TD Essentials: Parallel Transport

CCurve framing is important for a lot of things, like trajectories, creating geometry from curves or aligning copied geometry to curves. In this tutorial Manuel implements the parallel transport algorithm that transports an initial normal vector along a curve to create a smoothly varying frame. But be warned. This video is very VEX heavy.

In this tutorial you’ll learn how to read a scientific paper and translate it’s content to Houdini.

Download the original paper by Hanson and Ma

1. Thanks guys! This was an excellent exercise for this morning!

2. Alfredo says

I enjoyed a lot with the VEX, it is very nice work to see such versatility.

3. Jason Iversen says

Very nice…. you might also mention the slideframe() VEX builtin.

4. alex gvaramia says

that is the nice tutorial, and i have to ask if you could make tutorial about anchor and spring constraints? that would be great as well!

5. arturo valle says

i dont know why you always apologise for using vex in a heavy way, dont be sorry for that, a technical director need to go deep on to this, if they dont want to code in houdini they should get out of the software right now.

6. Nic says

Thumbs Up ! The slideframe() function mention above looks interesting, would using this simplify anything?

7. milos says

If someone prefer to do vex over vop for making orient attrib, just add these two lines at the end (and bypass or delete vop)

//set attributes
for (int j=0; j<pntcnt; j++){
setpointattrib(0, "PT_tangent", pnts[j], tangents[j], "set");
setpointattrib(0, "PT_normal", pnts[j], normals[j], "set");
bitangent = normalize(cross( normals[j], tangents[j]));
setpointattrib(0, "PT_bitangent", pnts[j], bitangent, "set");

// same as vop that creates orient attrib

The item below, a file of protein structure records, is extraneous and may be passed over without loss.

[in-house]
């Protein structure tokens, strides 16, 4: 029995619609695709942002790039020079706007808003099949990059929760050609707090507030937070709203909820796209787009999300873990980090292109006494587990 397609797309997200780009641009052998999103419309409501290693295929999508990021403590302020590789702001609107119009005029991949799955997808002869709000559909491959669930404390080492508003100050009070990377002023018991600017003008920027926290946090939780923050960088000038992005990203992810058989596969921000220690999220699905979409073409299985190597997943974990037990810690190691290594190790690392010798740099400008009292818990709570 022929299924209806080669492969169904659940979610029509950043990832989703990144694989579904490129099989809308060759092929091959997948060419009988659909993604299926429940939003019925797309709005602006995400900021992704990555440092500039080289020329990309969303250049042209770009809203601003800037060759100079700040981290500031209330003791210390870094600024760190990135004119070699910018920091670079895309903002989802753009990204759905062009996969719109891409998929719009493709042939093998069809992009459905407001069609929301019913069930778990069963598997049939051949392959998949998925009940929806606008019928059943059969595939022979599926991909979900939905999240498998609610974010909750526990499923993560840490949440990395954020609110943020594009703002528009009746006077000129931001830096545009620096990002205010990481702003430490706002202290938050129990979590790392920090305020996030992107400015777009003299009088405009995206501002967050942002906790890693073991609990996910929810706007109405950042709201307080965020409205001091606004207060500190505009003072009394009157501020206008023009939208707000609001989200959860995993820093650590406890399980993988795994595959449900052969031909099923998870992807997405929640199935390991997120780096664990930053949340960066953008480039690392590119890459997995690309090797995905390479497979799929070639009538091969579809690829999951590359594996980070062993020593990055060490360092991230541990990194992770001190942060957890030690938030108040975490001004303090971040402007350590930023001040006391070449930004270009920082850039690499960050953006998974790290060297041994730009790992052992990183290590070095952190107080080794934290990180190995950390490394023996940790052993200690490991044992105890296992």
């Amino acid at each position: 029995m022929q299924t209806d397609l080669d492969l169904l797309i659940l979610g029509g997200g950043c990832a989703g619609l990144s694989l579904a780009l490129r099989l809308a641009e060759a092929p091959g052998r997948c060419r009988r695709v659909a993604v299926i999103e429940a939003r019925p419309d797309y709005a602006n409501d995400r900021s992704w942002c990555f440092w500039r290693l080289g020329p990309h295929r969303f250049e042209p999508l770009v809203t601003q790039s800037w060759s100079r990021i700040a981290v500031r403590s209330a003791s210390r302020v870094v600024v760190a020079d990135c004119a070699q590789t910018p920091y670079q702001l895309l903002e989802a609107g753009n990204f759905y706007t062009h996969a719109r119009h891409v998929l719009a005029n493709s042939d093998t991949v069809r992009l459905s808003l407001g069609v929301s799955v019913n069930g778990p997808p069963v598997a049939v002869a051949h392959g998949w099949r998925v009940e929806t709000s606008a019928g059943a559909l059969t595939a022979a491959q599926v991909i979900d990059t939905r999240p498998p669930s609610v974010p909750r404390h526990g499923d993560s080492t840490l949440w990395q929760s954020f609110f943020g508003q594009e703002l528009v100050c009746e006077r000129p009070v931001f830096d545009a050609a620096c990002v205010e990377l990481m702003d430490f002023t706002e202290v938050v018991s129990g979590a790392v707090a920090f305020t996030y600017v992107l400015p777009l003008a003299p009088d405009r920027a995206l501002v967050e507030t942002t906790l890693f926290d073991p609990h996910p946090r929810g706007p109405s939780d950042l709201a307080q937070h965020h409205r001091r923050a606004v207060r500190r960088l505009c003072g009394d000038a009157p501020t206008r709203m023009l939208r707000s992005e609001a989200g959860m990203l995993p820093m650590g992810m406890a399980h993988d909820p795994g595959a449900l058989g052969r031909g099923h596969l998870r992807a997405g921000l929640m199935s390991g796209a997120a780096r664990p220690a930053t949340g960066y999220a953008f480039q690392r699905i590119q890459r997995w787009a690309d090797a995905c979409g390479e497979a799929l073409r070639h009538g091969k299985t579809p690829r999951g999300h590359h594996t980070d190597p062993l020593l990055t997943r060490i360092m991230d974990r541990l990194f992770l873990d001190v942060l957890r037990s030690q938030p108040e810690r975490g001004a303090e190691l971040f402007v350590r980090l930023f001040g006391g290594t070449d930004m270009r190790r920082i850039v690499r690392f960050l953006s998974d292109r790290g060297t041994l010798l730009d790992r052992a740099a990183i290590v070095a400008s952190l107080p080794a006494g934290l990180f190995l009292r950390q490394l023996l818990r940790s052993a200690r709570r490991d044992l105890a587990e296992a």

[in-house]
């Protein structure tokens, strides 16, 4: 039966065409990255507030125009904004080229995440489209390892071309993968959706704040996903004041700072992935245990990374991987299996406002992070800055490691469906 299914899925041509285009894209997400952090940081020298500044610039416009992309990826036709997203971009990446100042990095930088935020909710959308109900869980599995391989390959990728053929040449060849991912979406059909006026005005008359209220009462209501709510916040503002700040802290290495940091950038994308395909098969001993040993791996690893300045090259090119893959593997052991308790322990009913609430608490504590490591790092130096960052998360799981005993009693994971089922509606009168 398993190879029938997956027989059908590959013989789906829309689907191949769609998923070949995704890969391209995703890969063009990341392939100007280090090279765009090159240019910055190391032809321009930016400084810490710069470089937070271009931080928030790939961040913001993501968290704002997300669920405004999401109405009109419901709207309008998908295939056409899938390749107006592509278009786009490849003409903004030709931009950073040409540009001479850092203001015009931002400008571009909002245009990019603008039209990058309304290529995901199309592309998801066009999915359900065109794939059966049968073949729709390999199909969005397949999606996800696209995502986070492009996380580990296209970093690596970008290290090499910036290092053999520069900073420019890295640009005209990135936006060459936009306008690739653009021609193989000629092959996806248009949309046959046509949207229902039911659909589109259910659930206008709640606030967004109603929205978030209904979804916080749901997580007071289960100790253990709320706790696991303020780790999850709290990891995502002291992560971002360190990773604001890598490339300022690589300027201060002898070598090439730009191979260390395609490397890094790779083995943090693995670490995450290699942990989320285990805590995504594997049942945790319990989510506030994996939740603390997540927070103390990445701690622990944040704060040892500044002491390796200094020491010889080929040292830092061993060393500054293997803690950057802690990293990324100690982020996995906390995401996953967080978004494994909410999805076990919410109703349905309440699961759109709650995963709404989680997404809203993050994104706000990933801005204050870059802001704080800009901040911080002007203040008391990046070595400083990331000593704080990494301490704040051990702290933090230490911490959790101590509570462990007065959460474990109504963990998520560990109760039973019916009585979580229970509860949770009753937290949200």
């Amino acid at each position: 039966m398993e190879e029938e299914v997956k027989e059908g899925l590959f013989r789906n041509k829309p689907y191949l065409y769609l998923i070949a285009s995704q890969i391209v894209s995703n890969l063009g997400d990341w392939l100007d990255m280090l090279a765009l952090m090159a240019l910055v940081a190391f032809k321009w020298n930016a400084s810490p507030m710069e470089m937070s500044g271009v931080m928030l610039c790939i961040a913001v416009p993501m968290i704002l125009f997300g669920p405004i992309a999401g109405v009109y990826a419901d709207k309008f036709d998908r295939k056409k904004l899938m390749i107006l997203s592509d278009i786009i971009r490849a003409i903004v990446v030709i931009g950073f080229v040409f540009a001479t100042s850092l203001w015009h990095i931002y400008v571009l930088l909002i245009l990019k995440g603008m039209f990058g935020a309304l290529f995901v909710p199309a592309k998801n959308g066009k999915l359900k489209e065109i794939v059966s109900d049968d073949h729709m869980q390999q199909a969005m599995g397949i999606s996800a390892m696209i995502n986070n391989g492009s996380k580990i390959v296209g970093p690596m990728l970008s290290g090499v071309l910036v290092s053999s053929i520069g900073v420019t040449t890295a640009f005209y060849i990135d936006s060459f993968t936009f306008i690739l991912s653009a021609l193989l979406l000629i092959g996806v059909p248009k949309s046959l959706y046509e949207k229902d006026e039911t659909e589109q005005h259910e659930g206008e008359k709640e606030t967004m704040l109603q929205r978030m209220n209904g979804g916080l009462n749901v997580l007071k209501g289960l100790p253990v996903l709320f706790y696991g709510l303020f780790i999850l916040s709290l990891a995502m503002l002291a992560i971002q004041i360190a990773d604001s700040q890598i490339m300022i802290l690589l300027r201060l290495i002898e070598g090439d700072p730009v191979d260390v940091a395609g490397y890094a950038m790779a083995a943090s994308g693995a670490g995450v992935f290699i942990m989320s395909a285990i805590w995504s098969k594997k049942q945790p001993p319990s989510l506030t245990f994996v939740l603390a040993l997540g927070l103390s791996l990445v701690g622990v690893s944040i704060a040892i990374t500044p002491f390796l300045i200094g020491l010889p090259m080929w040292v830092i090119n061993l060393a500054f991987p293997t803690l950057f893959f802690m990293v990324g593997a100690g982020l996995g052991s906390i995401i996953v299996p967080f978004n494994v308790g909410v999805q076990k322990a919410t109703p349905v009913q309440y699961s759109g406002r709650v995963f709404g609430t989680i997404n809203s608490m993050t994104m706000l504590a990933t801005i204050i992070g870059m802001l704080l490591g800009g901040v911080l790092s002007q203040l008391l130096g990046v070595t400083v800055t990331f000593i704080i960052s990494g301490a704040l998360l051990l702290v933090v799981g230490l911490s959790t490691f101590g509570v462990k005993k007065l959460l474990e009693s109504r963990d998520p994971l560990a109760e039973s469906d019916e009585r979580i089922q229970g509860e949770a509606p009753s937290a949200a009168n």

matrix3 mat = set(normals[j], bitangent, tangents[j]);
setpointattrib(0, "orient", pnts[j], quaternion(mat), "set");
}

• milos says

 If someone prefer to do vex over vop for making orient attrib, just add these two lines at the end (and bypass or delete vop)

//set attributes
for (int j=0; j<pntcnt; j++){
setpointattrib(0, "PT_tangent", pnts[j], tangents[j], "set");
setpointattrib(0, "PT_normal", pnts[j], normals[j], "set");
bitangent = normalize(cross( normals[j], tangents[j]));
setpointattrib(0, "PT_bitangent", pnts[j], bitangent, "set");

// same as vop that creates orient attrib
matrix3 mat = set(bitangent, normals[j], tangents[j]);
setpointattrib(0, "orient", pnts[j], quaternion(mat), "set");
}

8. Dav says

Thanks for the tutorial.

I would like to know if there is no easier way already implemented in Houdini to achieve the result. Kind of Spline Wrap or maybe ussing the Polyframe node?

Thanks guys and waiting for more.

• Dav says

Okay, sweep node haha, saw it 🙂

9. Mohan says

Thanks a lot. I was trying to do something exactly similar to this, and I was almost there only thing i was struggling is to make the framing work for the straight lines. I found this video after few hours of struggle and got a better understanding of whats going on, the way you explain is really good and easy to understand the complex pseudo code. But even in your setup if I connect a straight line in y axis then its is not orienting the copies properly as we are initializing the @N in {0,1,0}, so I have to make a special case for that and tell if my line is straight up then make initial normal to @N={0,0,1} or something orthogonal… Can you suggest me any better ideas to solve this problem.Your videos amaze me always. Thanks a lot

• Mohan says

I found a solution for this, on the parallel transform wrangle at the line 5 we are initializing the first normal to {0,1,0} instead of this we can initialize that with a very slight offset in one of other axis (for ex: {0,1,0.0001}
so that whenever doing cross product with {0,1,0} it will work fine so this is working fine with curves which are straight up in y axis.

Thank you for this wonderful tutorial it helps a lot to me.